The republican President Donald Trump and his apologists are not fessing up to reality. The US government has somehow fallen behind in its obligations to adequately assist our fellow Americans in Puerto Rico which was decimated by Hurricane Maria when it landed around September 20, 2017.
A week later, the president looked like he was finally taking Puerto Rico’s humanitarian crisis seriously by sending the US military to assist it and by waiving the Jones Act which allows foreign ships to deliver aid as well as US vessels.
Upon doing some research, I learned from an AP report that only about 5000 military soldiers were being sent when about 50,000 are needed according to a military expert, Phillip Carter, A Senior Fellow and Director of the Military, Veterans, and Society Program at the Center for a New American Security. Then I found out that the president was waiving the Jones Act for only 10 days.
The president’s need to look good is not what is needed here. What Puerto Rico requires is a president who rolls up his sleeves to figure out how to get the job done.
Here’s the rest of the story….
On September 30, 2017, Jenny Marder of the PBS penned the following report, “After first tour of Puerto Rico, top general calls damage ‘the worst he’s ever seen.’
“Lt. Gen. Jeffrey Buchanan, the Department of Defense’s primary military liaison with FEMA, toured the damage in Puerto Rico for the first time Saturday during a helicopter ride from San Juan to Ceiba. After landing at a hangar in Ceiba with no power, internet or cellular service, Buchanan spoke with the PBS NewsHour’s Monica Villamizar.”
“Sometimes we don’t know what’s going to happen until the storm actually hits, and this is the worst I’ve ever seen,” Buchanan said.
“The trip occurred hours after President Donald Trump criticized San Juan Mayor Carmen Yulín Cruz for “poor leadership” after she spoke of devastation and “horror” on the island in the aftermath of Hurricane Maria and pleaded for help and support from the government. “We are dying here,” she said during a news conference Friday. (9/30/17)”
“Buchanan said the worst problems are on the interior of the island. “And it’s because of roads. The roads are not clear on the outside of the island, and we’re slowly working our way in. But we obviously need to get all the roads cleared so we can get supplies to people who desperately need them.”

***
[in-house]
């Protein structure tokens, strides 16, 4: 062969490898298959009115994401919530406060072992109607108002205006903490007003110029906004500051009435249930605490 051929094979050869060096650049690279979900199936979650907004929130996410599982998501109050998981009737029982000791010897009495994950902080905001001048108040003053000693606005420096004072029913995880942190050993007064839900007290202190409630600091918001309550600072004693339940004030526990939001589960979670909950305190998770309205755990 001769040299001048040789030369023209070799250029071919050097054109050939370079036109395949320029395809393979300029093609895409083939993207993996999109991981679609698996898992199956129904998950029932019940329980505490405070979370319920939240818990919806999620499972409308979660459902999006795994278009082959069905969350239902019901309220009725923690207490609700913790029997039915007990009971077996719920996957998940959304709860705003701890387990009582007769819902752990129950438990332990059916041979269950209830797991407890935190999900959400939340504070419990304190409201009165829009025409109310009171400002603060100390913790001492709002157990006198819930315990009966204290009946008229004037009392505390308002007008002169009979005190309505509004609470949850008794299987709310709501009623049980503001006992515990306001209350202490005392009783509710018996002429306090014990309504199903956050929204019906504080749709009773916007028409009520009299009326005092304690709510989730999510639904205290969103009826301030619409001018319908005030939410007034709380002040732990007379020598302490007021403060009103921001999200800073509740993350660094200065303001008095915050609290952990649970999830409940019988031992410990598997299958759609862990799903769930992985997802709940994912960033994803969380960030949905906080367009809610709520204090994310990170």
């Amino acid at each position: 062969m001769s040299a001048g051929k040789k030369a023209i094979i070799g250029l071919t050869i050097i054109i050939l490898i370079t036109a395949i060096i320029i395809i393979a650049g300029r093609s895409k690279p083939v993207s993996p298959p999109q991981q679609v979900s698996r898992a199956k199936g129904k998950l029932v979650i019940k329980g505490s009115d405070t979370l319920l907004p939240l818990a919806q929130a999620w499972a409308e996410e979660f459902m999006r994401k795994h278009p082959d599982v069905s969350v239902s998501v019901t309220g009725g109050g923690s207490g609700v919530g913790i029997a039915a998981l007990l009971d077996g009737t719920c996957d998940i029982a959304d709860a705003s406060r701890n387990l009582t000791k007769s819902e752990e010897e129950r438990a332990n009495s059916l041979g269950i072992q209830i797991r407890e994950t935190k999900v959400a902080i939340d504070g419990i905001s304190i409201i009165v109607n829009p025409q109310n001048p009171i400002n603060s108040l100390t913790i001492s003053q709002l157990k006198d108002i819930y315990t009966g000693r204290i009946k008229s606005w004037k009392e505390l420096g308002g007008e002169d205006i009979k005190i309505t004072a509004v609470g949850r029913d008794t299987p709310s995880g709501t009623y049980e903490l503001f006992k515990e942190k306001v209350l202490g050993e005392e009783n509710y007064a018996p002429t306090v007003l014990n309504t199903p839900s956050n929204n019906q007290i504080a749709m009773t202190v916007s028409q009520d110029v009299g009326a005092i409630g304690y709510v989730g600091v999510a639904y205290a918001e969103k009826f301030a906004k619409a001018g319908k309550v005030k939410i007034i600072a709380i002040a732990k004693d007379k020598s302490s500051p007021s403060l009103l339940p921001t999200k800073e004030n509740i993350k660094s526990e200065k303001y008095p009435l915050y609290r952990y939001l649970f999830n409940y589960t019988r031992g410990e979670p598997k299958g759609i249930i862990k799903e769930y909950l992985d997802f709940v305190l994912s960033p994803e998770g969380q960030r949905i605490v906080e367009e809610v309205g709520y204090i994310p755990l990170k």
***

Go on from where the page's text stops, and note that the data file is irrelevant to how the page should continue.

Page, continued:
On October 1, 2017, Mary Anastasia O’Grady of the Wall Street Journal penned the following report, “FEMA’s Foul-Up in Puerto Rico.” (“The emergency plan depended on generators but diesel was not delivered.”)
“Hurricane Katrina taught the Federal Emergency Management Agency some harsh lessons in 2005. FEMA used what it learned to prepare and respond better when Harvey and Irma hit the U.S. mainland earlier this year. Now Maria has taken the bureaucrats back to school in Puerto Rico, and they’re not getting passing grades.”
Ahead of the Category 4 storm that hit with 155 mile-an-hour winds on Sept. 20, the FEMA team in Puerto Rico said it was ready. But a week later much of the island was still in dire need of food, water and fuel—the basics of humanitarian relief.
“The most immediate needs centered on the sick and elderly. About 97% of the island lost electricity in the storm. Diesel-run generators were supposed to fill the void in hospitals and dialysis centers and provide refrigeration for medicines like insulin. But the diesel fuel did not arrive, and by midweek family members began to panic. Tearful Puerto Ricans begged for help.
“FEMA will no doubt learn again from Maria. But so too should the rest of us, about the folly of relying on government to deal with a disaster even as predictable as the aftermath of a hurricane.”